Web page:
This book provides a new legal-sociological account of contemporary democracy. It is based on a revision of standard positions in democratic theory, reflecting the impact of global legal norms on the institutions of national states. Chris Thornhill argues that the establishment of fully democratic, fully inclusive governance systems in national societies was generally impeded by inner-societal structural factors, and that inclusive patterns of democratic citizenship only evolved on the foundation of global legal norms that were consolidated after 1945. He claims that this process can be best understood through a transposition of key insights of classical legal sociology onto the form of global society. Extensive analysis of select case studies in different regions illustrate these claims. Thornhill offers a sociological theory of global law to explain contemporary processes of democratic integration and institutional formation, and contemporary constructions of citizenship and political rights. This title is also available as Open Access.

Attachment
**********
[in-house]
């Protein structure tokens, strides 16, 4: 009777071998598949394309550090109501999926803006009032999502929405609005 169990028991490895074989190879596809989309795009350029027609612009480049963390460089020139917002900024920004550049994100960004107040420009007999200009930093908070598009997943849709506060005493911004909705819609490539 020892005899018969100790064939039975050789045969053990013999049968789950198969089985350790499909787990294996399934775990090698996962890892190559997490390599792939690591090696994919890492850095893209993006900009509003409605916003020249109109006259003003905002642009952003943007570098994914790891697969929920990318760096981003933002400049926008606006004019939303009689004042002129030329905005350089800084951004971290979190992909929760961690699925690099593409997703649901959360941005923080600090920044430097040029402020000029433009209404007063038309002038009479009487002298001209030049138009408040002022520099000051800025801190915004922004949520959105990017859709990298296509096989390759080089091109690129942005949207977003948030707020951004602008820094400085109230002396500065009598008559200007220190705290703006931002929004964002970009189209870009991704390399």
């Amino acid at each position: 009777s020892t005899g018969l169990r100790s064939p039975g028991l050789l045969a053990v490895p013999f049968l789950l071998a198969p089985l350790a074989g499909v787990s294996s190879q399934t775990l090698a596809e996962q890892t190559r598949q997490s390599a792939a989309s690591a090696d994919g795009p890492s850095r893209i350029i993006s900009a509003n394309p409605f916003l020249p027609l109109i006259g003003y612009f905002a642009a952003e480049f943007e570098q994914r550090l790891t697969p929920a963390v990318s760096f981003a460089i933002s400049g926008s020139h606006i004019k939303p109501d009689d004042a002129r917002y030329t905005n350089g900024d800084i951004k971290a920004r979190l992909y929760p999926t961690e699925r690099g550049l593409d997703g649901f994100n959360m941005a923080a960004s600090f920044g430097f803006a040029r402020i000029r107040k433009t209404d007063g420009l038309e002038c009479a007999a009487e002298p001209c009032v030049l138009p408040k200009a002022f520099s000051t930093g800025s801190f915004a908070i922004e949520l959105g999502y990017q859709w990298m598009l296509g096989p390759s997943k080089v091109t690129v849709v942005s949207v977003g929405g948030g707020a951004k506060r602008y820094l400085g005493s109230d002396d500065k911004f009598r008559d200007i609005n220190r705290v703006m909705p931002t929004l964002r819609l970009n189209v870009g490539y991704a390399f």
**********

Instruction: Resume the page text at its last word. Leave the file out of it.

Offers a new sociological perspective for interpreting democracy, and a new theory of global law focusing on global legal preconditions of democracy
Articulates the importance of classical legal sociology for contemporary legal-political inquiry
Provides macro-sociological explanations of different patterns of democratic failure, offering new accounts of reasons for democratic crises
This book is also available as Open Access
Chris Thornhill is Professor in Law at the University of Manchester. He is the author of several books on the sociology of law, especially on the sociology of constitutions. His books and other writings have been translated into many languages. He is a member of the Academia Europaea.
1. The paradox of democracy and the sociology of law
2. National democracy and global law
3. Before the law?
4. Politics becomes the law
5. The reconstruction of democratic agency